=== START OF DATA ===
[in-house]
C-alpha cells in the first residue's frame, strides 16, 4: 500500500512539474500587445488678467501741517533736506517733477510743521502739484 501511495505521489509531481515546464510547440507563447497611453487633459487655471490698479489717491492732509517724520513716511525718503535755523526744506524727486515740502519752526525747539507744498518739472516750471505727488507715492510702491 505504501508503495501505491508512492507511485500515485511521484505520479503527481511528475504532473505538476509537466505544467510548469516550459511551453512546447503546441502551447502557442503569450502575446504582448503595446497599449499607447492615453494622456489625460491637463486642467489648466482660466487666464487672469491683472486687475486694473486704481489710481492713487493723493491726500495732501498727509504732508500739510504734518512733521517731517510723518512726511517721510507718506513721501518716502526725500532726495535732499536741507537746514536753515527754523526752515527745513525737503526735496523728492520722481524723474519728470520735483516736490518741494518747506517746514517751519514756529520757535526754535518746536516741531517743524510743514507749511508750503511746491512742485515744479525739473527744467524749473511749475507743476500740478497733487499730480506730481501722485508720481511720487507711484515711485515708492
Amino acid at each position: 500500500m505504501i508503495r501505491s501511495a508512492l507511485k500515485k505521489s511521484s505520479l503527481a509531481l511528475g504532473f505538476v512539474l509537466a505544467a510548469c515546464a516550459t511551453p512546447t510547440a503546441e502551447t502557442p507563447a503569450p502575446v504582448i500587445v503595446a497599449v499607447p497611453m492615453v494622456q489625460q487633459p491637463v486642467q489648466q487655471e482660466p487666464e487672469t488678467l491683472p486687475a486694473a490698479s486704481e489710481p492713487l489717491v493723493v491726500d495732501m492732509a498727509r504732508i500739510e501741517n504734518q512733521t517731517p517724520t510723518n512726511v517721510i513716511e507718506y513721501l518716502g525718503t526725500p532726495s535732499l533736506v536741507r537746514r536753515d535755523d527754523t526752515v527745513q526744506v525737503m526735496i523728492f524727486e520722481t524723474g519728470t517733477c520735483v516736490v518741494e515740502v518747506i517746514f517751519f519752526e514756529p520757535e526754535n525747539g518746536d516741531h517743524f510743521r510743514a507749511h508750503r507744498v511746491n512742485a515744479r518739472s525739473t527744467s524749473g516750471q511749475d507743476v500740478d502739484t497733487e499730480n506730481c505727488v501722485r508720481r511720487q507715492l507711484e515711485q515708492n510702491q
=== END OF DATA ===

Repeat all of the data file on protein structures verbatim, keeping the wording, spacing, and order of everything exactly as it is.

[in-house]
C-alpha cells in the first residue's frame, strides 16, 4: 500500500512539474500587445488678467501741517533736506517733477510743521502739484 501511495505521489509531481515546464510547440507563447497611453487633459487655471490698479489717491492732509517724520513716511525718503535755523526744506524727486515740502519752526525747539507744498518739472516750471505727488507715492510702491 505504501508503495501505491508512492507511485500515485511521484505520479503527481511528475504532473505538476509537466505544467510548469516550459511551453512546447503546441502551447502557442503569450502575446504582448503595446497599449499607447492615453494622456489625460491637463486642467489648466482660466487666464487672469491683472486687475486694473486704481489710481492713487493723493491726500495732501498727509504732508500739510504734518512733521517731517510723518512726511517721510507718506513721501518716502526725500532726495535732499536741507537746514536753515527754523526752515527745513525737503526735496523728492520722481524723474519728470520735483516736490518741494518747506517746514517751519514756529520757535526754535518746536516741531517743524510743514507749511508750503511746491512742485515744479525739473527744467524749473511749475507743476500740478497733487499730480506730481501722485508720481511720487507711484515711485515708492
Amino acid at each position: 500500500m505504501i508503495r501505491s501511495a508512492l507511485k500515485k505521489s511521484s505520479l503527481a509531481l511528475g504532473f505538476v512539474l509537466a505544467a510548469c515546464a516550459t511551453p512546447t510547440a503546441e502551447t502557442p507563447a503569450p502575446v504582448i500587445v503595446a497599449v499607447p497611453m492615453v494622456q489625460q487633459p491637463v486642467q489648466q487655471e482660466p487666464e487672469t488678467l491683472p486687475a486694473a490698479s486704481e489710481p492713487l489717491v493723493v491726500d495732501m492732509a498727509r504732508i500739510e501741517n504734518q512733521t517731517p517724520t510723518n512726511v517721510i513716511e507718506y513721501l518716502g525718503t526725500p532726495s535732499l533736506v536741507r537746514r536753515d535755523d527754523t526752515v527745513q526744506v525737503m526735496i523728492f524727486e520722481t524723474g519728470t517733477c520735483v516736490v518741494e515740502v518747506i517746514f517751519f519752526e514756529p520757535e526754535n525747539g518746536d516741531h517743524f510743521r510743514a507749511h508750503r507744498v511746491n512742485a515744479r518739472s525739473t527744467s524749473g516750471q511749475d507743476v500740478d502739484t497733487e499730480n506730481c505727488v501722485r508720481r511720487q507715492l507711484e515711485q515708492n510702491q